The anterior tilt of the acromion: Radiographic evaluation and correlation with shoulder diseases

N. Prato, D. Peloso, A. Franconeri, G. Tegaldo, G. B. Ravera, E. Silvestri, L. E. Derchi

Research output: Contribution to journalArticlepeer-review


The aim of this study was to test whether the anterior tilt of the acromion can be objectively evaluated on lateral radiographs, and whether there is a relation between this anatomical feature and the most common shoulder diseases. Lateral radiographs of 15 dried scapulas were performed in neutral position and with 5° of caudal, cranial, anterior and posterior angulations. Two hundred and forty-three shoulders, both asymptomatic and affected by chronic and post-traumatic impingement, calcific tendinitis and instability, were examined by conventional radiography. The presence of rotator-cuff tears was investigated by sonography. A method was elaborated to obtain reproducible lateral radiographs and to determine the acromial tilt angle. Inter- and intraobserver and inter- and intraoperator variations in measurements were evaluated. Variations in tube angulation produced changes in tilt-angle values on dried scapulas. The average tilt angle for the chronic impingement and the instability groups were significantly different from the post-traumatic, calcific tendinitis and control groups. Rotator-cuff tears were significantly more frequent in the chronic impingement group and related to a more acute tilt angle. The inter- and intraobserver variability coefficients were 0.95 and 0.98, whereas the inter- and intraoperator variability coefficients were 0.94 and 0.96, respectively. Conventional radiography using fluoroscopy for positioning is a well-reproducible method for the evaluation of acromial tilt. There is a significant difference in tilt-angle values between some groups of subjects examined, but the lack of specificity limits the clinical importance of such measurement.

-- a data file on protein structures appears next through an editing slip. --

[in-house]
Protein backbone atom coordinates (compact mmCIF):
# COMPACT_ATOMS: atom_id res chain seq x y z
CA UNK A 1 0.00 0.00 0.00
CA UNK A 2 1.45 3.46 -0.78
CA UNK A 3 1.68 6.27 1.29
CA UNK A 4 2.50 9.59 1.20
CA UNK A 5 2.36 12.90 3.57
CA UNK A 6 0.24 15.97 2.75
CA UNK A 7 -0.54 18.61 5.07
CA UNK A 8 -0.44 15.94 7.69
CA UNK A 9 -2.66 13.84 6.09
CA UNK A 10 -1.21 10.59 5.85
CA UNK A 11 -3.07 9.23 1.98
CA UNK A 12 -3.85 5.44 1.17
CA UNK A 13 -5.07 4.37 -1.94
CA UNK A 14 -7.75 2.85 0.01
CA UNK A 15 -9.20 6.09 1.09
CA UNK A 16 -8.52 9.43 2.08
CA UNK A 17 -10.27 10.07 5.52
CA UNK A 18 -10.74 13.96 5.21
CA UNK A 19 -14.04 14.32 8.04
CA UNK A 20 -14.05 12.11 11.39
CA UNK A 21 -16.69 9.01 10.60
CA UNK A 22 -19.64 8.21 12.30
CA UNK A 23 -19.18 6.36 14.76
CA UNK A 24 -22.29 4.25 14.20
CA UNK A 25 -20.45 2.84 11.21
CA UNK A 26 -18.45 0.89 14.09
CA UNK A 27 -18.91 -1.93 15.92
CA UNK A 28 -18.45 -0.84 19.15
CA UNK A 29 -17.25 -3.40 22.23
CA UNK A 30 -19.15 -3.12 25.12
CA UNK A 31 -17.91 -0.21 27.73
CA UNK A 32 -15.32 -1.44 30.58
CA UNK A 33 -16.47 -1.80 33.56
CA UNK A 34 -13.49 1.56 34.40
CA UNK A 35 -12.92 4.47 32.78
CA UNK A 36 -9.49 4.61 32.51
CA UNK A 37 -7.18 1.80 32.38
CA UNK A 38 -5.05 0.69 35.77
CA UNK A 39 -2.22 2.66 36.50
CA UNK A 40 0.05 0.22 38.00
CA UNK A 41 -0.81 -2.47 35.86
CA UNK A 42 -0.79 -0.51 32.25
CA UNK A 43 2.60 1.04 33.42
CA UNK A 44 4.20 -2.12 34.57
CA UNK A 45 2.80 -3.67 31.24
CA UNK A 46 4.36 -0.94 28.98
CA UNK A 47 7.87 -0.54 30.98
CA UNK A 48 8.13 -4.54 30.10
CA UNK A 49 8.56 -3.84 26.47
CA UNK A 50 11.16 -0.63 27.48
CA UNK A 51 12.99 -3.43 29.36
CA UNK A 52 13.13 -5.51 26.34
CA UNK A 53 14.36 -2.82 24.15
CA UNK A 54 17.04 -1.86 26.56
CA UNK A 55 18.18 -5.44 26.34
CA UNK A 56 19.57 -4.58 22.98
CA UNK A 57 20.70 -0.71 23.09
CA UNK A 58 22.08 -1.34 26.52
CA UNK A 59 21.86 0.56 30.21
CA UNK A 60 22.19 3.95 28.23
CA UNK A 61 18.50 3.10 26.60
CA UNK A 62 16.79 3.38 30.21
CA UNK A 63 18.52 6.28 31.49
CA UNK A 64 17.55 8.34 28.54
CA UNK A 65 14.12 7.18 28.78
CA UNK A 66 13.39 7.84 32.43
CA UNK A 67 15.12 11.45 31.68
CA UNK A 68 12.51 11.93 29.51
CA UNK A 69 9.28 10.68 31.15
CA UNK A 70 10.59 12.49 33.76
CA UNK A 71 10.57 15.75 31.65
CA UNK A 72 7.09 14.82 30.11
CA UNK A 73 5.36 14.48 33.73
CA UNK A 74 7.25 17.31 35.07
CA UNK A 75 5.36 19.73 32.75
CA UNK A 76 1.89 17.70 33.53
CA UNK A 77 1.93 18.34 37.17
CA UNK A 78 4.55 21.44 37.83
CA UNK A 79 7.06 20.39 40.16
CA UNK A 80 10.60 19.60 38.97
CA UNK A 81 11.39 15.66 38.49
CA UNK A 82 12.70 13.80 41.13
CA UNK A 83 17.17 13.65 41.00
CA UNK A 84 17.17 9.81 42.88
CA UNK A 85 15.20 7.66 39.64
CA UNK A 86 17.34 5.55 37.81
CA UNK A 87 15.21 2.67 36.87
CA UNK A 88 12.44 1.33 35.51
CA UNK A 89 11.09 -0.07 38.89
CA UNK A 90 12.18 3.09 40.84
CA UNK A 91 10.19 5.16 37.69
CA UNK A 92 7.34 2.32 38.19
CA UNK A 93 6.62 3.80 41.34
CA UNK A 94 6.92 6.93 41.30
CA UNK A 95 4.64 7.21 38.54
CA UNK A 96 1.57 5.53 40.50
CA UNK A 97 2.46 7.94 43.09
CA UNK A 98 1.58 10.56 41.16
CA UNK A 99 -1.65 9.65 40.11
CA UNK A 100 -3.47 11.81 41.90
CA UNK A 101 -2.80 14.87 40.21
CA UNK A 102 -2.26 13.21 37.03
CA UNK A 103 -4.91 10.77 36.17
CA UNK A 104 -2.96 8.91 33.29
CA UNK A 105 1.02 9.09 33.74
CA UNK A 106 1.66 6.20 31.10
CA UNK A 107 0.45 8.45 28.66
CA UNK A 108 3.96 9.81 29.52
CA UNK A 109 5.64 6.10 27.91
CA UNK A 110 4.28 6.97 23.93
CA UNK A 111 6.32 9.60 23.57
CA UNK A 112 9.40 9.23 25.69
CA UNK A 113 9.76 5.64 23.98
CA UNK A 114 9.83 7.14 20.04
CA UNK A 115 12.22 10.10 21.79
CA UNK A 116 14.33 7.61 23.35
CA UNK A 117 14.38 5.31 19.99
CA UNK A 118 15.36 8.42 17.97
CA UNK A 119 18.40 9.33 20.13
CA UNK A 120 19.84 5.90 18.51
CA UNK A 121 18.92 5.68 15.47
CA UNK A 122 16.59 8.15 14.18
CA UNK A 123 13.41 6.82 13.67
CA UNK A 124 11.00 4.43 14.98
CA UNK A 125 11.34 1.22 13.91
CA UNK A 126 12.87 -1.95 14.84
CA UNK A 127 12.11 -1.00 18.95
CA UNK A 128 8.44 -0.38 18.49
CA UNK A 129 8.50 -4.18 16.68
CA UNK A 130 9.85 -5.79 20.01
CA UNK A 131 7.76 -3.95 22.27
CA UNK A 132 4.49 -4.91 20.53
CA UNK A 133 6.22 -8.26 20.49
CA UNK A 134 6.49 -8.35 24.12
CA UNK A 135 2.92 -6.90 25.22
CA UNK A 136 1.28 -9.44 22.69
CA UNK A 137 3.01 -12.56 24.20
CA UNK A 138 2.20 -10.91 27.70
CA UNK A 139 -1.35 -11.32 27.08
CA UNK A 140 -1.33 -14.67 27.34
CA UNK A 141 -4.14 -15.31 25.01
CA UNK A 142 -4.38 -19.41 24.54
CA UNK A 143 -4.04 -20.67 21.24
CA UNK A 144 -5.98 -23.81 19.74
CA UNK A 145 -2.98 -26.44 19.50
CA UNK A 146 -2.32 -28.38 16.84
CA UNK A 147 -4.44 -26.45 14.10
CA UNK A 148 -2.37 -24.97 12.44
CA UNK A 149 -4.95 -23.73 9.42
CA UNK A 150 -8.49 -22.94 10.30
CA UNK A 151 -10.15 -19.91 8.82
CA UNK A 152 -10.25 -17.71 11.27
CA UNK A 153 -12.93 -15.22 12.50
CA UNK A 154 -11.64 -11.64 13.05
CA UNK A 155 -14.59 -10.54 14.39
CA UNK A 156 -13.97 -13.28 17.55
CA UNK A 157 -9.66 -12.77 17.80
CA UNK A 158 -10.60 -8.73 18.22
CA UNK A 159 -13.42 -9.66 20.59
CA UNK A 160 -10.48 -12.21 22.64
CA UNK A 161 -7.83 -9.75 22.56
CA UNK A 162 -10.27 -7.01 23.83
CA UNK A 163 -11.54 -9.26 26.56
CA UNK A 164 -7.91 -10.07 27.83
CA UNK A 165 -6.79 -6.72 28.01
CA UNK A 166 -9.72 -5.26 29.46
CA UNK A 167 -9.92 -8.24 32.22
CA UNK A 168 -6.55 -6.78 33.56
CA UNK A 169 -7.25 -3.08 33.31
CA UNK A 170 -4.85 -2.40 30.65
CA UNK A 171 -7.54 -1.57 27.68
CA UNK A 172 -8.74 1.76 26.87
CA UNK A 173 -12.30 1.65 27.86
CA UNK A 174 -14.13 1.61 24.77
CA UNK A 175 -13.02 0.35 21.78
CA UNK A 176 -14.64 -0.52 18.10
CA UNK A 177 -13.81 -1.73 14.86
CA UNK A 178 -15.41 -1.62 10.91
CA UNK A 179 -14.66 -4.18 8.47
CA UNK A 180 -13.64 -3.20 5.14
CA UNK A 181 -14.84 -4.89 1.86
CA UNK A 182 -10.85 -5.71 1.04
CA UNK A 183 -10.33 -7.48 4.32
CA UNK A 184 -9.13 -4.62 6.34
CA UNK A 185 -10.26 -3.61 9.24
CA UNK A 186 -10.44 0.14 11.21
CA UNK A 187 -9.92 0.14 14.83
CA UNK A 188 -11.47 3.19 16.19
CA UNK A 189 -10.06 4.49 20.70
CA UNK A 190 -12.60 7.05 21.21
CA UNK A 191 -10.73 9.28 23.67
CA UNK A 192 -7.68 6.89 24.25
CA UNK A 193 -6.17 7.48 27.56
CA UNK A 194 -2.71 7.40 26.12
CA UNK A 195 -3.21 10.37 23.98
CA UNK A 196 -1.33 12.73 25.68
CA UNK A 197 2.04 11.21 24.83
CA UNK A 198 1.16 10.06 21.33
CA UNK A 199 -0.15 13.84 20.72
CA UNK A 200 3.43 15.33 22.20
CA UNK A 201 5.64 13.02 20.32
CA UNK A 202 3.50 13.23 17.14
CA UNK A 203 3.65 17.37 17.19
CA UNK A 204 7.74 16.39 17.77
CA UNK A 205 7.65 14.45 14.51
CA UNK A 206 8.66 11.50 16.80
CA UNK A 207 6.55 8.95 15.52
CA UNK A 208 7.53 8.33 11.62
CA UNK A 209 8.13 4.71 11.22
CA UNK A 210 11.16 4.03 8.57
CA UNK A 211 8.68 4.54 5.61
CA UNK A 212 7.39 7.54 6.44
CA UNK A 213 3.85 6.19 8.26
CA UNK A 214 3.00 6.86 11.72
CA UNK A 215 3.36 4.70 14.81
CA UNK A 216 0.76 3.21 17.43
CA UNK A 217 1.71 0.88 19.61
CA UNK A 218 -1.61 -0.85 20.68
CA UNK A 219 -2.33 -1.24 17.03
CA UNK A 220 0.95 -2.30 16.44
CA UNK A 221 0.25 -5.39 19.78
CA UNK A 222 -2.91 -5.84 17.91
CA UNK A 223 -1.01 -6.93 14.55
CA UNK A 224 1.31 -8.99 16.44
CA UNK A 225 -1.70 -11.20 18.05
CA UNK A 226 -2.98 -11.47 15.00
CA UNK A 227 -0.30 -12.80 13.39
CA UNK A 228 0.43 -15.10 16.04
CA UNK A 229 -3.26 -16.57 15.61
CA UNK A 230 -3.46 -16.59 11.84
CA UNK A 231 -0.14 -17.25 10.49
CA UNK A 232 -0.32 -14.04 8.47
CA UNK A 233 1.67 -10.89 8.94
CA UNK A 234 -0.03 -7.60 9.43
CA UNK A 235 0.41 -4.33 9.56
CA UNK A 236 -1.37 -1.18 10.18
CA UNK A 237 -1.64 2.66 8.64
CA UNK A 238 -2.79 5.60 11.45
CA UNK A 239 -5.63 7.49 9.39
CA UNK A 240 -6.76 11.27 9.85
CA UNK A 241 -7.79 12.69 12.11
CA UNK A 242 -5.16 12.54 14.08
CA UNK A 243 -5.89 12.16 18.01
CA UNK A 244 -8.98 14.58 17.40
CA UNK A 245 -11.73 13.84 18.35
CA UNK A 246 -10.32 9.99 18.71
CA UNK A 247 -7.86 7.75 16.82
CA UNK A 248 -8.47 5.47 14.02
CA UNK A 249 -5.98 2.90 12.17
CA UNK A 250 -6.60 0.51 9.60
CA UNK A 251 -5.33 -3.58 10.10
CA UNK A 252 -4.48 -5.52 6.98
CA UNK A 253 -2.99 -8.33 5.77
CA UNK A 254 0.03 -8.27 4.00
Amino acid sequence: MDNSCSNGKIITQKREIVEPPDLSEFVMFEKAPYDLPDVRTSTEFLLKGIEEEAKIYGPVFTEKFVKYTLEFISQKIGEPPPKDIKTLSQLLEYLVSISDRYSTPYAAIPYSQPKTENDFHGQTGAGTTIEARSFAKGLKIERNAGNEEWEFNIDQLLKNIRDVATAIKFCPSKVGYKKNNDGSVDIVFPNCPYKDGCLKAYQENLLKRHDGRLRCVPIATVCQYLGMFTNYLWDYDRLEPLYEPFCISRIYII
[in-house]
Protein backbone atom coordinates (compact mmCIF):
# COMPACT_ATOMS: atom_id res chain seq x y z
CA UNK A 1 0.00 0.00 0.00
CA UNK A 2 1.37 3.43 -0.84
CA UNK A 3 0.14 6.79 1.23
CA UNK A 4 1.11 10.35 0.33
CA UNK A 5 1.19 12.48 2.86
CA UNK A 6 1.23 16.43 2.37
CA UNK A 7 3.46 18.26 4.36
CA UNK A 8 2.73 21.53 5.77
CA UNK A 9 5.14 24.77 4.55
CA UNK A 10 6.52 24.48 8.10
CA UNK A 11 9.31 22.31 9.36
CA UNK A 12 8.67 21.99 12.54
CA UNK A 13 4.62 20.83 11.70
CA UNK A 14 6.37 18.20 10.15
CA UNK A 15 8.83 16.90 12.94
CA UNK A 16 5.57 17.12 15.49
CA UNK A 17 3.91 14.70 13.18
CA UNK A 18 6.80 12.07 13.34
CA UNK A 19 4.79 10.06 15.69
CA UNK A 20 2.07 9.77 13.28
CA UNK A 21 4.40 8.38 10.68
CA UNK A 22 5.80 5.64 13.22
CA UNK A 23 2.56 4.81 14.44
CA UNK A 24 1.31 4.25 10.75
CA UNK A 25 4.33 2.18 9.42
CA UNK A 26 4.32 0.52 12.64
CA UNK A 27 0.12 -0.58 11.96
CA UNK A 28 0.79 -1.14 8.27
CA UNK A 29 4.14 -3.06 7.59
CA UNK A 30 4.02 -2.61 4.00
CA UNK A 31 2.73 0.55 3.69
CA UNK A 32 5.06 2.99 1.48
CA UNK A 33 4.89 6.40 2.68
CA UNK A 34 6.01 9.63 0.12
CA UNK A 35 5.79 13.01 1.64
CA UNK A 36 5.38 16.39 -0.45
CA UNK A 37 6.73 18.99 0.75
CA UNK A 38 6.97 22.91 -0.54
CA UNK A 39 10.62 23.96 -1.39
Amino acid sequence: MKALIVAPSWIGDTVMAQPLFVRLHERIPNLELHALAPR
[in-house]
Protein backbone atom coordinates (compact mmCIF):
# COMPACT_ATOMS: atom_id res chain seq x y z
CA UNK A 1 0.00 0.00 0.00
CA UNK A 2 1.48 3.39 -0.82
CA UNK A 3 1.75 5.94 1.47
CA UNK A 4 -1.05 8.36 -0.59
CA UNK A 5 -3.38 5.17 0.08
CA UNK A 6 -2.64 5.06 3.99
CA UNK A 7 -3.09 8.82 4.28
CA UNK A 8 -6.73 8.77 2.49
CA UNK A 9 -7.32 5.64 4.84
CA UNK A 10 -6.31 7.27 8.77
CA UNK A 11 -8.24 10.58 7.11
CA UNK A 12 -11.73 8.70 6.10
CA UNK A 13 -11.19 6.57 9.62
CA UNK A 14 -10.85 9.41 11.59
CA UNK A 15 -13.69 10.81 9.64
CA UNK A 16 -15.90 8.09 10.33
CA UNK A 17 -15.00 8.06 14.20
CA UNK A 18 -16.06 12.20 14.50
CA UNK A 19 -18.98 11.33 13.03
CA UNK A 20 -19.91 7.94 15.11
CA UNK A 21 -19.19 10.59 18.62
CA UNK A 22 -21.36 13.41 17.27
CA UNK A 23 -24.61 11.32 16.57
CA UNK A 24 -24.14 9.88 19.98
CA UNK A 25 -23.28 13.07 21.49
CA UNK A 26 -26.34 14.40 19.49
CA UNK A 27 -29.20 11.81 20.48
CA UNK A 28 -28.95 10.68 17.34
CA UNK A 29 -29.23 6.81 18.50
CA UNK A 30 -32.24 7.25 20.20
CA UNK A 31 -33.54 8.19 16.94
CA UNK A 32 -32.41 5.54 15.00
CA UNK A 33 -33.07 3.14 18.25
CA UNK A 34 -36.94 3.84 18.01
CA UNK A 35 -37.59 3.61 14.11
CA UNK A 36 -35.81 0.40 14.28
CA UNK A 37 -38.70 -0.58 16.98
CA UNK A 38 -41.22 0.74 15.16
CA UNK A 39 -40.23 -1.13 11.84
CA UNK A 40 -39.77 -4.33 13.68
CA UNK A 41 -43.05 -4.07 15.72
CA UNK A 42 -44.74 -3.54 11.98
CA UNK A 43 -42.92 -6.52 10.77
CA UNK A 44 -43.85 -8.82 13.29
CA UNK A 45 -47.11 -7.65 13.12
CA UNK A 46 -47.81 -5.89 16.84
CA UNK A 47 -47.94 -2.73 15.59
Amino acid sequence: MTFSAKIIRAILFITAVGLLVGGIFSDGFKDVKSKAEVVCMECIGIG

Original languageEnglish
Pages (from-to)1639-1646
Number of pages8
JournalEuropean Radiology
Issue number9
Publication statusPublished - 1998


  • Abnormalities
  • Anatomy
  • Radiography
  • Shoulder

ASJC Scopus subject areas

  • Radiology Nuclear Medicine and imaging
  • Radiological and Ultrasound Technology


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